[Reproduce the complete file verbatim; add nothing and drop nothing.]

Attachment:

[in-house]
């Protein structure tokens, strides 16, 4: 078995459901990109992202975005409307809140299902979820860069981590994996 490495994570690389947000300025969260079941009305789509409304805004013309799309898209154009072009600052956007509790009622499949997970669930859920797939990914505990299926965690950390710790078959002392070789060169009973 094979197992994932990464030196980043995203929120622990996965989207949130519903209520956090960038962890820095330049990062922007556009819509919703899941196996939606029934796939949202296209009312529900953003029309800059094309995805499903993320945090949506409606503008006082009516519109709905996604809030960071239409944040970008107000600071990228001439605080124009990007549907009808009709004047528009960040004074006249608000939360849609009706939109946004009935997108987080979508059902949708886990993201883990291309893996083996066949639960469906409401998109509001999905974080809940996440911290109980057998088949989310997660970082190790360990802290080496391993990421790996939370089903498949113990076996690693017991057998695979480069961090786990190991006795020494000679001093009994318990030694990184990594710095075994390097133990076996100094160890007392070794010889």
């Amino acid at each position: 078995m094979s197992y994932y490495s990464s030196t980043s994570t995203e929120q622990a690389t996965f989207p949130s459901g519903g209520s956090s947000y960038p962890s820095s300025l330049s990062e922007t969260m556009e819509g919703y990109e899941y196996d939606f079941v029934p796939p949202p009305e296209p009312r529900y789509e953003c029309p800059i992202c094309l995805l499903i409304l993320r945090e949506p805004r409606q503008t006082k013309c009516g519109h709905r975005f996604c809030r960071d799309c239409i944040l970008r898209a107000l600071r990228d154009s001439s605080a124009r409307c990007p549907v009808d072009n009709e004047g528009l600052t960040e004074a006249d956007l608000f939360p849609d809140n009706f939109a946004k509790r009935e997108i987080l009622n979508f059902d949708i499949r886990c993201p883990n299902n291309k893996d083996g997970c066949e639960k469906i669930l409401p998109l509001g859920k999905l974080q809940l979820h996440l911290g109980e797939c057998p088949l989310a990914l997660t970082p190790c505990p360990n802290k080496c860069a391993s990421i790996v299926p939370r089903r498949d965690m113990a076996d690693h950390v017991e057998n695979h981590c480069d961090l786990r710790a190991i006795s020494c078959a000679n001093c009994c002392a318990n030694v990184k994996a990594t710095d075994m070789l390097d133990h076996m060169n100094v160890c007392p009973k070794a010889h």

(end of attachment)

[in-house]
């Protein structure tokens, strides 16, 4: 078995459901990109992202975005409307809140299902979820860069981590994996 490495994570690389947000300025969260079941009305789509409304805004013309799309898209154009072009600052956007509790009622499949997970669930859920797939990914505990299926965690950390710790078959002392070789060169009973 094979197992994932990464030196980043995203929120622990996965989207949130519903209520956090960038962890820095330049990062922007556009819509919703899941196996939606029934796939949202296209009312529900953003029309800059094309995805499903993320945090949506409606503008006082009516519109709905996604809030960071239409944040970008107000600071990228001439605080124009990007549907009808009709004047528009960040004074006249608000939360849609009706939109946004009935997108987080979508059902949708886990993201883990291309893996083996066949639960469906409401998109509001999905974080809940996440911290109980057998088949989310997660970082190790360990802290080496391993990421790996939370089903498949113990076996690693017991057998695979480069961090786990190991006795020494000679001093009994318990030694990184990594710095075994390097133990076996100094160890007392070794010889």
């Amino acid at each position: 078995m094979s197992y994932y490495s990464s030196t980043s994570t995203e929120q622990a690389t996965f989207p949130s459901g519903g209520s956090s947000y960038p962890s820095s300025l330049s990062e922007t969260m556009e819509g919703y990109e899941y196996d939606f079941v029934p796939p949202p009305e296209p009312r529900y789509e953003c029309p800059i992202c094309l995805l499903i409304l993320r945090e949506p805004r409606q503008t006082k013309c009516g519109h709905r975005f996604c809030r960071d799309c239409i944040l970008r898209a107000l600071r990228d154009s001439s605080a124009r409307c990007p549907v009808d072009n009709e004047g528009l600052t960040e004074a006249d956007l608000f939360p849609d809140n009706f939109a946004k509790r009935e997108i987080l009622n979508f059902d949708i499949r886990c993201p883990n299902n291309k893996d083996g997970c066949e639960k469906i669930l409401p998109l509001g859920k999905l974080q809940l979820h996440l911290g109980e797939c057998p088949l989310a990914l997660t970082p190790c505990p360990n802290k080496c860069a391993s990421i790996v299926p939370r089903r498949d965690m113990a076996d690693h950390v017991e057998n695979h981590c480069d961090l786990r710790a190991i006795s020494c078959a000679n001093c009994c002392a318990n030694v990184k994996a990594t710095d075994m070789l390097d133990h076996m060169n100094v160890c007392p009973k070794a010889h």